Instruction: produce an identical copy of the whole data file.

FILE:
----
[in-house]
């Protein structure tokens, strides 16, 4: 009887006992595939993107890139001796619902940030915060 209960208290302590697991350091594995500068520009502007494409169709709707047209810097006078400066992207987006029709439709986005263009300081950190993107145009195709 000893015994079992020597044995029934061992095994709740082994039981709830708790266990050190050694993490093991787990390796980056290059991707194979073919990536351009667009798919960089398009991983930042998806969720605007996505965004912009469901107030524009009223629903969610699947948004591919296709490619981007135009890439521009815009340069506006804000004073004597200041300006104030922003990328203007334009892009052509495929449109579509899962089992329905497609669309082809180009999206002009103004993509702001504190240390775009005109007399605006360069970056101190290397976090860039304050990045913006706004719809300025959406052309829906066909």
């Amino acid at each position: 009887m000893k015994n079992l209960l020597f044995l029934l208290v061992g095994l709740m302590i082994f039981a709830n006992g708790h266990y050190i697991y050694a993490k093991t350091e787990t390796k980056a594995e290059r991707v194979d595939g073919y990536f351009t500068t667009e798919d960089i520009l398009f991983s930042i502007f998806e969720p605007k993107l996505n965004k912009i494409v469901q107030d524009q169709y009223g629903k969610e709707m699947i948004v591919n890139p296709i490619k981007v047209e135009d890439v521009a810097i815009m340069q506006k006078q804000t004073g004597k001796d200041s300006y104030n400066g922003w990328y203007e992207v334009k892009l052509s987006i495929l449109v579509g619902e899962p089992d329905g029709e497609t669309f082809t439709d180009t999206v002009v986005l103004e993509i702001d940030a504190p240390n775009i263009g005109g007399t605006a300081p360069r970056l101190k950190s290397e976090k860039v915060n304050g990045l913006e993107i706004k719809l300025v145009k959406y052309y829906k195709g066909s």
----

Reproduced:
[in-house]
């Protein structure tokens, strides 16, 4: 009887006992595939993107890139001796619902940030915060 209960208290302590697991350091594995500068520009502007494409169709709707047209810097006078400066992207987006029709439709986005263009300081950190993107145009195709 000893015994079992020597044995029934061992095994709740082994039981709830708790266990050190050694993490093991787990390796980056290059991707194979073919990536351009667009798919960089398009991983930042998806969720605007996505965004912009469901107030524009009223629903969610699947948004591919296709490619981007135009890439521009815009340069506006804000004073004597200041300006104030922003990328203007334009892009052509495929449109579509899962089992329905497609669309082809180009999206002009103004993509702001504190240390775009005109007399605006360069970056101190290397976090860039304050990045913006706004719809300025959406052309829906066909």
């Amino acid at each position: 009887m000893k015994n079992l209960l020597f044995l029934l208290v061992g095994l709740m302590i082994f039981a709830n006992g708790h266990y050190i697991y050694a993490k093991t350091e787990t390796k980056a594995e290059r991707v194979d595939g073919y990536f351009t500068t667009e798919d960089i520009l398009f991983s930042i502007f998806e969720p605007k993107l996505n965004k912009i494409v469901q107030d524009q169709y009223g629903k969610e709707m699947i948004v591919n890139p296709i490619k981007v047209e135009d890439v521009a810097i815009m340069q506006k006078q804000t004073g004597k001796d200041s300006y104030n400066g922003w990328y203007e992207v334009k892009l052509s987006i495929l449109v579509g619902e899962p089992d329905g029709e497609t669309f082809t439709d180009t999206v002009v986005l103004e993509i702001d940030a504190p240390n775009i263009g005109g007399t605006a300081p360069r970056l101190k950190s290397e976090k860039v915060n304050g990045l913006e993107i706004k719809l300025v145009k959406y052309y829906k195709g066909s």